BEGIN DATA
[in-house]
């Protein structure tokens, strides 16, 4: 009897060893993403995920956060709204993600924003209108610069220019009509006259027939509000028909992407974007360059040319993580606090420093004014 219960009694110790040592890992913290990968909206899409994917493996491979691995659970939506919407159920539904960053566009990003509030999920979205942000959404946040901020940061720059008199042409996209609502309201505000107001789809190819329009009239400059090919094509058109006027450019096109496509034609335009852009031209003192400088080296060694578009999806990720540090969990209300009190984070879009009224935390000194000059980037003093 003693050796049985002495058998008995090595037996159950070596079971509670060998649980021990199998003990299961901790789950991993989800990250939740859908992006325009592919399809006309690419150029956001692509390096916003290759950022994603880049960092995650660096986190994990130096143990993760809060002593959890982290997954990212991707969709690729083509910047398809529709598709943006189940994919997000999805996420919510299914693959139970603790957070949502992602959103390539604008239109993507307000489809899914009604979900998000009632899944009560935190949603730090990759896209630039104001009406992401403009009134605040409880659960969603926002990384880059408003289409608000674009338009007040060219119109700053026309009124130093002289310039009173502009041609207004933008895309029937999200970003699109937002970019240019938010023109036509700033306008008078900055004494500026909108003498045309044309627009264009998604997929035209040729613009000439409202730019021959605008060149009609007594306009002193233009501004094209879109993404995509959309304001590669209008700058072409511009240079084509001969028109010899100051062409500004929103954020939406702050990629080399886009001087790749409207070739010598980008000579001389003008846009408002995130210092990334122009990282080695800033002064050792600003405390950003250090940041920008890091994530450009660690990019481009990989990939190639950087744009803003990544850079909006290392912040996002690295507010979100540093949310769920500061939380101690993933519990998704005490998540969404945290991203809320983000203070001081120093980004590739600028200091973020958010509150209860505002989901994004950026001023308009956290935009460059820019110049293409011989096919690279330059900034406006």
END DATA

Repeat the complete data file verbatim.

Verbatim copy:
[in-house]
């Protein structure tokens, strides 16, 4: 009897060893993403995920956060709204993600924003209108610069220019009509006259027939509000028909992407974007360059040319993580606090420093004014 219960009694110790040592890992913290990968909206899409994917493996491979691995659970939506919407159920539904960053566009990003509030999920979205942000959404946040901020940061720059008199042409996209609502309201505000107001789809190819329009009239400059090919094509058109006027450019096109496509034609335009852009031209003192400088080296060694578009999806990720540090969990209300009190984070879009009224935390000194000059980037003093 003693050796049985002495058998008995090595037996159950070596079971509670060998649980021990199998003990299961901790789950991993989800990250939740859908992006325009592919399809006309690419150029956001692509390096916003290759950022994603880049960092995650660096986190994990130096143990993760809060002593959890982290997954990212991707969709690729083509910047398809529709598709943006189940994919997000999805996420919510299914693959139970603790957070949502992602959103390539604008239109993507307000489809899914009604979900998000009632899944009560935190949603730090990759896209630039104001009406992401403009009134605040409880659960969603926002990384880059408003289409608000674009338009007040060219119109700053026309009124130093002289310039009173502009041609207004933008895309029937999200970003699109937002970019240019938010023109036509700033306008008078900055004494500026909108003498045309044309627009264009998604997929035209040729613009000439409202730019021959605008060149009609007594306009002193233009501004094209879109993404995509959309304001590669209008700058072409511009240079084509001969028109010899100051062409500004929103954020939406702050990629080399886009001087790749409207070739010598980008000579001389003008846009408002995130210092990334122009990282080695800033002064050792600003405390950003250090940041920008890091994530450009660690990019481009990989990939190639950087744009803003990544850079909006290392912040996002690295507010979100540093949310769920500061939380101690993933519990998704005490998540969404945290991203809320983000203070001081120093980004590739600028200091973020958010509150209860505002989901994004950026001023308009956290935009460059820019110049293409011989096919690279330059900034406006």